We’ve all heard of it: gatekeeping, one of the most prolific terms to infiltrate our TikTok ‘For You’ pages and timelines in recent years. For those who are not chronically online and blissfully unaware of what gatekeeping is, the term refers to the act of intentionally (or what viewers perceive to be intentional) withholding information regarding where certain items shown in their posts are from.

This can range from where a top is from or where someone bought their eclectic toaster-shaped bath mat. Should the original poster choose not to share, they are likely called out, and in some cases, other creators will make videos calling the person out for their gatekeep-y ways. Sometimes, it seems like it is more about the act of gatekeeping than the item itself. Social media has set up this insatiable thirst for relatable content, making any perceived boundary, justified or otherwise, seem like an affront to those consuming your content. Alongside being “canceled” or “exposed,” being dubbed a “gatekeeper” has quickly become one of the snarkiest digs a content creator can find themselves on the receiving end of.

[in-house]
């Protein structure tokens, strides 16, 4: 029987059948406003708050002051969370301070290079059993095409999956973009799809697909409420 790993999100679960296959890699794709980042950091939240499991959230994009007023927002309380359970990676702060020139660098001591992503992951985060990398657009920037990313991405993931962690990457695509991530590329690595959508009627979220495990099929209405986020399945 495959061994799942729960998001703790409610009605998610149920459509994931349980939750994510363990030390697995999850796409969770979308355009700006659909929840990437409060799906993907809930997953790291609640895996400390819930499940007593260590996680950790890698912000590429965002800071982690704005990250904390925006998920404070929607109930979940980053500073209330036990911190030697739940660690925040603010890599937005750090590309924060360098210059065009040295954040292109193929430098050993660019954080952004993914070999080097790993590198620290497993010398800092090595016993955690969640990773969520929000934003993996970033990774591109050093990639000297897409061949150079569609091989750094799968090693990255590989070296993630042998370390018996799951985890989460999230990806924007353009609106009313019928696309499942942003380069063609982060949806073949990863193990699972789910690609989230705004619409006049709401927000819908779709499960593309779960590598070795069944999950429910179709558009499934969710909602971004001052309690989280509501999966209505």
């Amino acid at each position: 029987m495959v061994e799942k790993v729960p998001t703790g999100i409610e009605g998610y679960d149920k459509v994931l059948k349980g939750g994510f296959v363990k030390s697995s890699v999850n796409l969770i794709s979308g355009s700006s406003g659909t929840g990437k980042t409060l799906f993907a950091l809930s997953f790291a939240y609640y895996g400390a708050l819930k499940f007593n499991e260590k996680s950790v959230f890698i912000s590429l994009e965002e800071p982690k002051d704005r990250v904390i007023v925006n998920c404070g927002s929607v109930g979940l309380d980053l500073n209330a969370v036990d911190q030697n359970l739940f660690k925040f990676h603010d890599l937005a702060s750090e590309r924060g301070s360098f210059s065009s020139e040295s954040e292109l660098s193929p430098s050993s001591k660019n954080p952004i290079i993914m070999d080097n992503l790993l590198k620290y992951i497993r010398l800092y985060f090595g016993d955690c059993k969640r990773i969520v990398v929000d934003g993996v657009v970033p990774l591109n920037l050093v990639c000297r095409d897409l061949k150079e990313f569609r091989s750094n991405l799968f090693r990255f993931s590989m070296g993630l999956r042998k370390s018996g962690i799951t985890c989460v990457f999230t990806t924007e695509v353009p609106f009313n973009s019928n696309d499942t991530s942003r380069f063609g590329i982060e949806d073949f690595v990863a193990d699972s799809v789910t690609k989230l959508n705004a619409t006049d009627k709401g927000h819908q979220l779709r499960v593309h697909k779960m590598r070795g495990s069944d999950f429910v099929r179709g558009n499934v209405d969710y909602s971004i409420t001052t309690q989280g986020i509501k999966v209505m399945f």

But what happens when everyone becomes a content creator? In an undeniable deviation from its intended purpose as a platform to socially connect and share with those you care about, social media is now a marketplace for the creator economy, in which we all play a part to varying degrees. This means anyone posting a video can find themselves facing an influx of “Where’s the dress from?” comments, even if the video is just three minutes of that person unearthing their life-altering trauma.

Beyond making users unwilling walking, talking affiliate links for these brands, this practice also contributes to our unsustainable trend cycle. One of the biggest causes for an item to be dubbed as “played out” is oversaturation in the market. Once everyone starts wearing it, no one wants it. In having people pine over the same pieces shared by influencers or someone who just happened to be wearing a cute outfit when their video went viral, we expedite this process in a manner that neither our planet nor our pockets can sustain.

Of course, sharing is still caring, and in theory, there is nothing wrong with spreading the love, or in this case, the links, online. In efforts to breed more sustainable and original taste, though, it may do us all some good to learn to be inspired by outfits without needing the exact SKU.

There is no inherent fault in finding inspo from the content we spend a shame-evoking amount of time-consuming, but these videos should be starting points for your own stylistic pursuits — not the end goal.